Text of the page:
Kherson region, Ukraine – The road to the Russian-occupied city of Kherson in southern Ukraine passes through an area empty of charred wheat fields and torn villages. The tails of the rockets peep out of the asphalt, and the roar of incoming and outgoing artillery shells bounces off deserted houses.
Along the rough front line, Ukrainian forces are preparing for one of the most ambitious and important military actions of the war: retaking Kherson. Kherson, the first city to fall into the hands of Russian troops, and the fertile surroundings serve as a major bridge for Russia, whose army constantly launches attacks across a wide area of Ukrainian territory. Regaining control could also help restore momentum to Ukraine, and give its forces a much-needed morale boost, after months of fierce fighting.
“We want to liberate our lands and return everything to our control,” said Senior Lieutenant Sergei Savchenko, whose unit with the 28th Ukrainian Brigade was dug along the western border of the Kherson region. “We are ready. We have wanted this for a long time.”
Already, fighting is escalating on the region’s western and northern borders, with Ukrainian forces – currently about 30 miles from the city at their closest point – laying the foundation for a major offensive push. For a month, Ukrainian artillery and missile forces had been smoothing out Russian positions with a range of new Western-supplied weapons such as High Mobility Missile Systems, or HIMARS, supplied by the United States.
Ukrainian officials said the strikes, some of which were recorded on video, targeted forward command posts and key munitions depots, which erupted into shimmering fireballs when bombarded. They claim that hundreds of Russian soldiers were killed and that the attacks disrupted Russia’s logistical infrastructure. They say supply depots and command posts have been pushed back from the front lines, making it difficult for Russia to keep its soldiers armed and fed. (Not all of their claims can be independently verified.)
“You can compare it to the waves,” said a senior Ukrainian military official, who spoke on the condition of anonymity to discuss military planning. “Right now, we’re making small waves and creating the conditions to make bigger waves.”
In contrast to the eastern Donbass region of Ukraine, where a huge Russian force continues to storm the territory, in the Kherson region, the Ukrainian army seems to have begun to turn the tide, if reluctantly. After losing control of most of the region in the early weeks of the war, Ukrainian forces have now liberated 44 towns and villages along the border areas, about 15 percent of the territory, according to the military governor of the Kherson region, Dmytro Putri.
Top Ukrainian officials have not given any clear timetable for the restoration of Kherson, but President Volodymyr Zelensky has made it clear that it is a top priority.
“Our forces are moving in the region step by step,” Mr. Zelensky said this week.
The Ukrainian counterattack in the south sparked debate among Western officials and some analysts about whether Ukraine was prepared for such a major effort, or whether it was the best use of resources when the Russian advance mostly came into the Donbass.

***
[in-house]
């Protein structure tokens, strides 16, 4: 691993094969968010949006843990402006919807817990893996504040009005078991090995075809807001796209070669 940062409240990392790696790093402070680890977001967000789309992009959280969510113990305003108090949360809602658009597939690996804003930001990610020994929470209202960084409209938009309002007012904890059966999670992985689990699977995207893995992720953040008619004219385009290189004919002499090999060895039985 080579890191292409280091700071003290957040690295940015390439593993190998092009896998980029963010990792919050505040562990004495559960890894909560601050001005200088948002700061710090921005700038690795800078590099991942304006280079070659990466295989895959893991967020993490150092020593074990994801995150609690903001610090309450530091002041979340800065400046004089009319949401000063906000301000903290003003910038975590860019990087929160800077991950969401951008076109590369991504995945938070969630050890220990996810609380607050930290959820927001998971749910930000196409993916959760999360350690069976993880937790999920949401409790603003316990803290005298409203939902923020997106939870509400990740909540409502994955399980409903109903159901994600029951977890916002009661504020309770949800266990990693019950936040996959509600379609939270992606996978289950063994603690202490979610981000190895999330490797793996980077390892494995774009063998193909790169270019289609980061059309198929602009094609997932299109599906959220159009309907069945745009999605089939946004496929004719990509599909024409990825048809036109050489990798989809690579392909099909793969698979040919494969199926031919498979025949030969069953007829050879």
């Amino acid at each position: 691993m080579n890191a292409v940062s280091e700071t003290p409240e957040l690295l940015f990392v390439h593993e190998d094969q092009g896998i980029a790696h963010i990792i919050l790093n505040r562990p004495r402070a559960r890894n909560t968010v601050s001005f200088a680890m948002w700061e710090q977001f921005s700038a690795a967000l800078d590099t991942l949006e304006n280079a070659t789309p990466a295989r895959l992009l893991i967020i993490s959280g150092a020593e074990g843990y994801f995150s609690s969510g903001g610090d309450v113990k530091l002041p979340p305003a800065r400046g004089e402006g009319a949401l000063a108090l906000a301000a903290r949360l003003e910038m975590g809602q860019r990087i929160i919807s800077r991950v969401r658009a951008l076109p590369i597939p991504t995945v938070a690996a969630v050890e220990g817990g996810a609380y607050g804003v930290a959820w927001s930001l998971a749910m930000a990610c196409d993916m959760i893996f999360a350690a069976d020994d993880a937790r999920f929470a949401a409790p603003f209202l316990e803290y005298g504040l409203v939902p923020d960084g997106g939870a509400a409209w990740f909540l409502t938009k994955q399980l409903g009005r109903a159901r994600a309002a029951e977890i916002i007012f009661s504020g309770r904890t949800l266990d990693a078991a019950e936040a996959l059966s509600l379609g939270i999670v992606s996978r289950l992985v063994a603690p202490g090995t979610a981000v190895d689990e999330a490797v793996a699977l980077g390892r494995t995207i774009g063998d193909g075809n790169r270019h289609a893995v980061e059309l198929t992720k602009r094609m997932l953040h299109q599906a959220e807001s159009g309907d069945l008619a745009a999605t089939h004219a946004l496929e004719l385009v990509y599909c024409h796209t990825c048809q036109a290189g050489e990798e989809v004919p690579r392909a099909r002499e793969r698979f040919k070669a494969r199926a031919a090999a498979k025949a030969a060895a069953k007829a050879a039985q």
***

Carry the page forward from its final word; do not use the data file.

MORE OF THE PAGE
However, Ukrainian officials and several Western intelligence officials said it was important for Ukraine to attempt a counterattack. They say that the Russian army is in a relatively weak position, having spent weapons and personnel on the Donbass offensive. Richard Moore, head of MI6, predicted that the Russians would have to pause, providing an opportunity for Ukrainian forces.
However, any effort to restore significant territory would be a monumental task. Russian forces now occupied the Kherson region for nearly five months and were largely unaffected in their efforts to strengthen military positions and prepare for the offensive. They installed new leaders in the city itself as well as in the main towns and villages.
In preparation for a possible referendum on union with Russia, the military administration installed by the Kremlin in Kherson this month announced that it would form a Central Election Commission.
Western and Ukrainian officials say that regaining control of Kherson would require a vast number of troops and offensive weapons systems far more than Ukraine currently has.
The Kherson region is largely rural, but Kherson is a sprawling city that stretches on the Dnipro River. Recapturing it from Russian forces could involve fierce urban combat, resulting in heavy casualties in soldiers and property.
“We’re looking at Kherson like it’s the next Fallujah,” said Michael Maldonado, a 34-year-old former Marine from Kansas who joined the 28th Brigade. “There will be a lot of crazy fighting.”
The Ukrainian army will also have to take into account the large civilian population. The city lost about a third of its pre-war population of about 300,000, although an all-out assault involving bombing could seriously endanger civilian lives, something Ukrainian officials seem to realize.